Advertisement

Enhancing the Performance of Memetic Algorithms by Using a Matching-Based Recombination Algorithm

  • Regina Berretta
  • Carlos Cotta
  • Pablo Moscato
Part of the Applied Optimization book series (APOP, volume 86)

Abstract

The Number Partitioning Problem (MNP) remains as one of the simplest-to-describe yet hardest-to-solve combinatorial optimization problems. In this paper we use the MNP as a surrogate for several related real-world problems, to test new heuristics ideas. To be precise, we study the use of weight-matching techniques to devise smart memetic operators. Several options are considered and evaluated for that purpose. The positive computational results indicate that — despite the MNP may be not the best scenario for exploiting these ideas — the proposed operators can be really promising tools for dealing with more complex problems of the same family.

Keywords

Memetic algorithms Tabu search Number partitioning problem Weight matching. 

Preview

Unable to display preview. Download preview PDF.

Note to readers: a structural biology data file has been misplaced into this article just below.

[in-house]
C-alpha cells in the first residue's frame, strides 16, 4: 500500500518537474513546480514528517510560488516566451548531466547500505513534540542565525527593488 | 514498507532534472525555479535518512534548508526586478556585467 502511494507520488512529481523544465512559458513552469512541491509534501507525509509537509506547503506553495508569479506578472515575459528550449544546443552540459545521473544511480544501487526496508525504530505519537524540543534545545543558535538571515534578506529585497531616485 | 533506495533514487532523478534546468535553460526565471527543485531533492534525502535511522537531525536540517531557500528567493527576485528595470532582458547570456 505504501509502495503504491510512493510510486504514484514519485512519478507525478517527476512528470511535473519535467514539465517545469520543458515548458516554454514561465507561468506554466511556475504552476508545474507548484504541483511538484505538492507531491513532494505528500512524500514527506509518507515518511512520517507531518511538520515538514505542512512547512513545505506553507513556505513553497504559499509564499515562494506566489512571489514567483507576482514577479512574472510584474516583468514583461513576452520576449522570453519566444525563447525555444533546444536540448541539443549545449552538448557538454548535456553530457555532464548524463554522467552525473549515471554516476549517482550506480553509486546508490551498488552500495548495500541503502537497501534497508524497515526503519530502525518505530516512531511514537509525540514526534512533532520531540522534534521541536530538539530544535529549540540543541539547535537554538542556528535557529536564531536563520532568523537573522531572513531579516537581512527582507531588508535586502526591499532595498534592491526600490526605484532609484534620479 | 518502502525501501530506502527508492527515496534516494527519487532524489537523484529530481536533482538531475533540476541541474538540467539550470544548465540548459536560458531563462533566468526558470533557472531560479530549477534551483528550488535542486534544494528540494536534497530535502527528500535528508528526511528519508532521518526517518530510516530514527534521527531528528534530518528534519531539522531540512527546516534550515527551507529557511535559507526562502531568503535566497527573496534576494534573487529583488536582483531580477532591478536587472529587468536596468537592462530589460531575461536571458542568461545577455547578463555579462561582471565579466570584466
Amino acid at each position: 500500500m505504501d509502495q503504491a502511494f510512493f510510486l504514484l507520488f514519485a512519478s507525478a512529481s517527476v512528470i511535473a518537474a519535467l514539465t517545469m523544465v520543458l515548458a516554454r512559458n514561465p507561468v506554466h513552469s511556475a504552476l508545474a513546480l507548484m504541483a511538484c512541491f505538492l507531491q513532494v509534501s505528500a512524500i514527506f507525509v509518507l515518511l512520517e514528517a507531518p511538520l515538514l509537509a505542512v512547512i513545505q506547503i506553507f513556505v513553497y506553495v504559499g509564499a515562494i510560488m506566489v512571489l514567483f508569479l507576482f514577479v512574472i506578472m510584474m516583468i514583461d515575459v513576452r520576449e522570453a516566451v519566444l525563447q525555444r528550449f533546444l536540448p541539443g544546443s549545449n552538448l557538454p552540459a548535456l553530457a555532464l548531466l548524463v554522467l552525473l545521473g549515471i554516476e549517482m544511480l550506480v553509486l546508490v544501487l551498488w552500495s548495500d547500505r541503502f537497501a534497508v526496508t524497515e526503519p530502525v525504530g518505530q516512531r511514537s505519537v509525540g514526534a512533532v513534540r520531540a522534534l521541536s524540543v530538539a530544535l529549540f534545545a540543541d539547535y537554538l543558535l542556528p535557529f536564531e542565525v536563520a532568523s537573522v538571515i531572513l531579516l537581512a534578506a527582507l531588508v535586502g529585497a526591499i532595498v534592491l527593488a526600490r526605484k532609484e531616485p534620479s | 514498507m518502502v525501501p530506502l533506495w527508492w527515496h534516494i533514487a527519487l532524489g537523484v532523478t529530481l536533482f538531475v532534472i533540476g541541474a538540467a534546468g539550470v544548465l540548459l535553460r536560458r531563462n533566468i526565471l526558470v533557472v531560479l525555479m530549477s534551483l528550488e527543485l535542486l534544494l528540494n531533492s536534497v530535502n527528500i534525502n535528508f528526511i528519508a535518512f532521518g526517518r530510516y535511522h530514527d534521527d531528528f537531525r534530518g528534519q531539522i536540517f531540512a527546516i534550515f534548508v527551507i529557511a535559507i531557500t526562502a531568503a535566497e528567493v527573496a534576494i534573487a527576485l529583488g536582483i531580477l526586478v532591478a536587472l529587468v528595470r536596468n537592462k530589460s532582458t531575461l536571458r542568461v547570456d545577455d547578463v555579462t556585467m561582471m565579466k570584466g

Unable to display preview. Download preview PDF.

Bibliography

  1. C.C. Aggarwal, J.B. Orlin, and R.P. Tai. Optimized crossover for the independent set problem. Operations Research, 45 (2): 226–234, 1997.MathSciNetzbMATHCrossRefGoogle Scholar
  2. M.F. Arguello, T.A. Feo, and O. Goldschmidt. Randomized methods for the number partitioning problem. Computers & Operations Research,23(2):103111,1996.Google Scholar
  3. E. Balas and W. Niehaus. Finding large cliques in arbitrary graphs by bipartite matching. In D.S. Johnson and M.A. Trick, editors, Cliques, Coloring, and Satisfiability: Second DIMACS Implementation Challenge, volume DIMACS 26, pages 29–51. American Mathematical Society, 1996.Google Scholar
  4. R. Berretta and P. Moscato. The number partitioning problem: An open challenge for evolutionary computation? In D. Come, M. Dorigo, and F. Glover, editors, New Ideas in Optimization, pages 261–278. McGraw-Hill, 1999.Google Scholar
  5. A. Caprara and M. Fischetti. Branch-and-cut algorithms. In M. Dell’Amico, F. Maffioli, and S. Martello, editors, Annotated bibliographies in combinatorial optimization, pages 45 — 63. John Wiley and Sons, Chichester, 1997.Google Scholar